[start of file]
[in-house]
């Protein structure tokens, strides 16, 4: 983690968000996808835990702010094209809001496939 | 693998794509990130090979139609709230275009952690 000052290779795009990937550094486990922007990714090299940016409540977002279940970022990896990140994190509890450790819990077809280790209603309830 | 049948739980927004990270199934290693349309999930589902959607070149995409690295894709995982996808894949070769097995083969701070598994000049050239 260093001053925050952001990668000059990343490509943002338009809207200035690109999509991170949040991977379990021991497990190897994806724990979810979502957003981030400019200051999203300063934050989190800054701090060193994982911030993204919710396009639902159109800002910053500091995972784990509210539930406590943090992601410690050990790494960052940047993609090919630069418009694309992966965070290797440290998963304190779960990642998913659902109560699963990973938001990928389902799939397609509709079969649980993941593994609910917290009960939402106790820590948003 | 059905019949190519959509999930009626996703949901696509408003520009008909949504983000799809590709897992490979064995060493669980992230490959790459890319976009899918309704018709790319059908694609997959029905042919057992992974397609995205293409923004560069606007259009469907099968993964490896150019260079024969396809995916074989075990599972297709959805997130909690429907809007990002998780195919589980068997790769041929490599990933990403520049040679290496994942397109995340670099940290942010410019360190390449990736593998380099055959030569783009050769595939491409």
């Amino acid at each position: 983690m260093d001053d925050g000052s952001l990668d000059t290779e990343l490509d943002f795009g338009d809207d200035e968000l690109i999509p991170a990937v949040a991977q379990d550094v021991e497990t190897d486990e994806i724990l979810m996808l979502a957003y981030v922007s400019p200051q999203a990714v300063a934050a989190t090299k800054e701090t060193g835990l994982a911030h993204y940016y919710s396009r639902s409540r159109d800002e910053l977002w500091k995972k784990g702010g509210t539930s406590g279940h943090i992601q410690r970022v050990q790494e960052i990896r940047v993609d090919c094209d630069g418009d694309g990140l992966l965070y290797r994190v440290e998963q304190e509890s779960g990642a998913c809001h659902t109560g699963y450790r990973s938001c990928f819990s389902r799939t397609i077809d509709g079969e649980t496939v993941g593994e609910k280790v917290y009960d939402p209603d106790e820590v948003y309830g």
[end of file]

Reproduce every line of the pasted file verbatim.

[in-house]
């Protein structure tokens, strides 16, 4: 983690968000996808835990702010094209809001496939 | 693998794509990130090979139609709230275009952690 000052290779795009990937550094486990922007990714090299940016409540977002279940970022990896990140994190509890450790819990077809280790209603309830 | 049948739980927004990270199934290693349309999930589902959607070149995409690295894709995982996808894949070769097995083969701070598994000049050239 260093001053925050952001990668000059990343490509943002338009809207200035690109999509991170949040991977379990021991497990190897994806724990979810979502957003981030400019200051999203300063934050989190800054701090060193994982911030993204919710396009639902159109800002910053500091995972784990509210539930406590943090992601410690050990790494960052940047993609090919630069418009694309992966965070290797440290998963304190779960990642998913659902109560699963990973938001990928389902799939397609509709079969649980993941593994609910917290009960939402106790820590948003 | 059905019949190519959509999930009626996703949901696509408003520009008909949504983000799809590709897992490979064995060493669980992230490959790459890319976009899918309704018709790319059908694609997959029905042919057992992974397609995205293409923004560069606007259009469907099968993964490896150019260079024969396809995916074989075990599972297709959805997130909690429907809007990002998780195919589980068997790769041929490599990933990403520049040679290496994942397109995340670099940290942010410019360190390449990736593998380099055959030569783009050769595939491409």
């Amino acid at each position: 983690m260093d001053d925050g000052s952001l990668d000059t290779e990343l490509d943002f795009g338009d809207d200035e968000l690109i999509p991170a990937v949040a991977q379990d550094v021991e497990t190897d486990e994806i724990l979810m996808l979502a957003y981030v922007s400019p200051q999203a990714v300063a934050a989190t090299k800054e701090t060193g835990l994982a911030h993204y940016y919710s396009r639902s409540r159109d800002e910053l977002w500091k995972k784990g702010g509210t539930s406590g279940h943090i992601q410690r970022v050990q790494e960052i990896r940047v993609d090919c094209d630069g418009d694309g990140l992966l965070y290797r994190v440290e998963q304190e509890s779960g990642a998913c809001h659902t109560g699963y450790r990973s938001c990928f819990s389902r799939t397609i077809d509709g079969e649980t496939v993941g593994e609910k280790v917290y009960d939402p209603d106790e820590v948003y309830g």